Why is it in 2014 that writers and celebrities are often the chosen speakers at many demos or public events about the austerity? Is it because the left is so disengaged from the people on the frontline of the cuts?
Last Saturday I was at an event where the people directly affected by the cuts took centre stage. Over 130 people crammed into the Cross Street Chapel in Manchester because they are concerned about the growing meltdown of the mental health services in our hospitals and in our community. At the meeting were users of the health service, their carers, trade unionists, health workers and others who were just concerned about what was happening from across the Greater Manchester area.
Displayed on the walls of the room were banners from various users groups as well as the main trade union Unison. Speakers included a psychiatrist, a social work lecturer, a member of a user group, a campaigner and a nurse. All of them are involved in campaigning and all spoke about the need to get more people involved in challenging the cuts and privatisation of the service and that we can make a difference.
The mental health services are in a crisis and yet more people need them as we face a meltdown in terms of jobs, benefits, services…. and hope.
The statistics are shocking. The Disability News Service showed, through Freedom of Information requests, that the Department of Work and Pensions has investigated decisions made about welfare payments following the deaths of 60 people since 2012. The Royal College of Nursing says there are now 3,300 fewer posts in mental health nursing and 1500 fewer beds than 2010. And yet demand has increased by 30%!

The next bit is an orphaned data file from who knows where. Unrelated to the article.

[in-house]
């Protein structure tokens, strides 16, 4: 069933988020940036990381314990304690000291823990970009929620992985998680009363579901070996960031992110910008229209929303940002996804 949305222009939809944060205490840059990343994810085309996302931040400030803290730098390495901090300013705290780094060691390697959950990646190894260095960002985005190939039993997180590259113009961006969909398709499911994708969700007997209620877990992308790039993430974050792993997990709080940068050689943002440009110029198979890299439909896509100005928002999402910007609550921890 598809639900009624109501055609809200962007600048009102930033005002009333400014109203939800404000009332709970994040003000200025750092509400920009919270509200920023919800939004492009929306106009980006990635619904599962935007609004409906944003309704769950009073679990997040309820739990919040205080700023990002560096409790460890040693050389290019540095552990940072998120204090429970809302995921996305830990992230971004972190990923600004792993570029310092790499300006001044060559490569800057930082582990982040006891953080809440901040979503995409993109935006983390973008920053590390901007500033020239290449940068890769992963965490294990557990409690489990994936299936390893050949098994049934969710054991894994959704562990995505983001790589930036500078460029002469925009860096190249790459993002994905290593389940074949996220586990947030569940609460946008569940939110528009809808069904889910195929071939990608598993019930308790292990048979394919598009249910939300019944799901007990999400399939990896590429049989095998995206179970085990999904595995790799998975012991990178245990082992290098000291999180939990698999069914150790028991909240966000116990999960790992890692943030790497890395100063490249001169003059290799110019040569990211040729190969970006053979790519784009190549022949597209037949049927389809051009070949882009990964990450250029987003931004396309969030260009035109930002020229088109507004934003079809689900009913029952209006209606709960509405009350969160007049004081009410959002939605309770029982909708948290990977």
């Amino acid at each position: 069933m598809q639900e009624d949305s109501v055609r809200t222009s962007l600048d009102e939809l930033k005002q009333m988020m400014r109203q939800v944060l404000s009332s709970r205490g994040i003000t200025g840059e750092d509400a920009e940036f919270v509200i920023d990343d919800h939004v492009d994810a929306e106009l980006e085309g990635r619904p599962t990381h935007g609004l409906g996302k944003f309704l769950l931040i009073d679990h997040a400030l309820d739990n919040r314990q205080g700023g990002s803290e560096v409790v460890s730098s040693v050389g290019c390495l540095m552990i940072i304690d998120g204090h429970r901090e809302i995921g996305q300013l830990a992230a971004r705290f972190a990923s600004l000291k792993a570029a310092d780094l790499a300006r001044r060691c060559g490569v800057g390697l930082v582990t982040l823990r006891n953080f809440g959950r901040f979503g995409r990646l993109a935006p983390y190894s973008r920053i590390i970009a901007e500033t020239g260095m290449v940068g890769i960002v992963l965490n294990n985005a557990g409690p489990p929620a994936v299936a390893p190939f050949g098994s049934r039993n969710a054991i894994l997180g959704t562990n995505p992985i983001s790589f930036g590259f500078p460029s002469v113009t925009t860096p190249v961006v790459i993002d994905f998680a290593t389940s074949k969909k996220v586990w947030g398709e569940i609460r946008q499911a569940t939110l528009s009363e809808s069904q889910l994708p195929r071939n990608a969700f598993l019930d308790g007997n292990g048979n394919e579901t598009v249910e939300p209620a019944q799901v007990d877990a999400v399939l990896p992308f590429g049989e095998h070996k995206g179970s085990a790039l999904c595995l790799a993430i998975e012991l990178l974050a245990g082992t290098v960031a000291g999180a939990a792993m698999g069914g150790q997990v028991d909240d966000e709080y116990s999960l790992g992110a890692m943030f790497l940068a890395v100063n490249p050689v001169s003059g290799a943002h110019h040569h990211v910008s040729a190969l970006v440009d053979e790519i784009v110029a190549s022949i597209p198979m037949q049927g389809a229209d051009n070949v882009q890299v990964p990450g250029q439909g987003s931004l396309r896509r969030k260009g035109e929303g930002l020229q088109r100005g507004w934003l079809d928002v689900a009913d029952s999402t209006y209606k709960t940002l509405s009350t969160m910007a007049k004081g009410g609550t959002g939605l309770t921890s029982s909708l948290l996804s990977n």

What is outstanding is the way that broad alliances are uniting people in their opposition to the cuts. Stories were told of mental health users occupying centres to stop them closing, of social workers walking out on strike, of the campaign by Disability groups to oppose and get rid of Atos as a contractor, of users groups challenging local councils, of lobbies of mental health trusts – and much more.
No-one at the meeting underestimated the tsunami of privatisations that is unfolding on a daily basis. But people there were united in their determination to do something. It was recognised that there was a need for action across campaigns and that campaigns need to bring together carers, workers and users to challenge the cuts. And most importantly not to allow anyone to try and scapegoat migrants as a group to blame.
People agreed to set up a broad anti-cuts campaign across the north west, bringing together all of the campaigns to ratchet up the pressure in the lead up to the general election. To do this there will be an organising meeting on Monday 1 December at 7pm at the Town Hall Tavern in Manchester.
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